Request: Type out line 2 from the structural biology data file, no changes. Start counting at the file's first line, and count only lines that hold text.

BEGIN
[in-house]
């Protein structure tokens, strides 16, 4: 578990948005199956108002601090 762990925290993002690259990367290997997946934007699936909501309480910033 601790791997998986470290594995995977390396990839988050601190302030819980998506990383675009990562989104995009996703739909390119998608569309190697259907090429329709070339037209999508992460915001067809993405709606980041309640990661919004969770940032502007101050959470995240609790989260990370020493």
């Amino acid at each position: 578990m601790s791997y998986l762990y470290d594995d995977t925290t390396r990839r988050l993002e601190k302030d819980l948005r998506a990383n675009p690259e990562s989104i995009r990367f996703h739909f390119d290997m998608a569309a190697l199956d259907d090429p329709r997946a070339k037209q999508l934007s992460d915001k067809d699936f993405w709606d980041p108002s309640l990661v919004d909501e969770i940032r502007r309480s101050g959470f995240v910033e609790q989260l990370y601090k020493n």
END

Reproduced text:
């Protein structure tokens, strides 16, 4: 578990948005199956108002601090 762990925290993002690259990367290997997946934007699936909501309480910033 601790791997998986470290594995995977390396990839988050601190302030819980998506990383675009990562989104995009996703739909390119998608569309190697259907090429329709070339037209999508992460915001067809993405709606980041309640990661919004969770940032502007101050959470995240609790989260990370020493």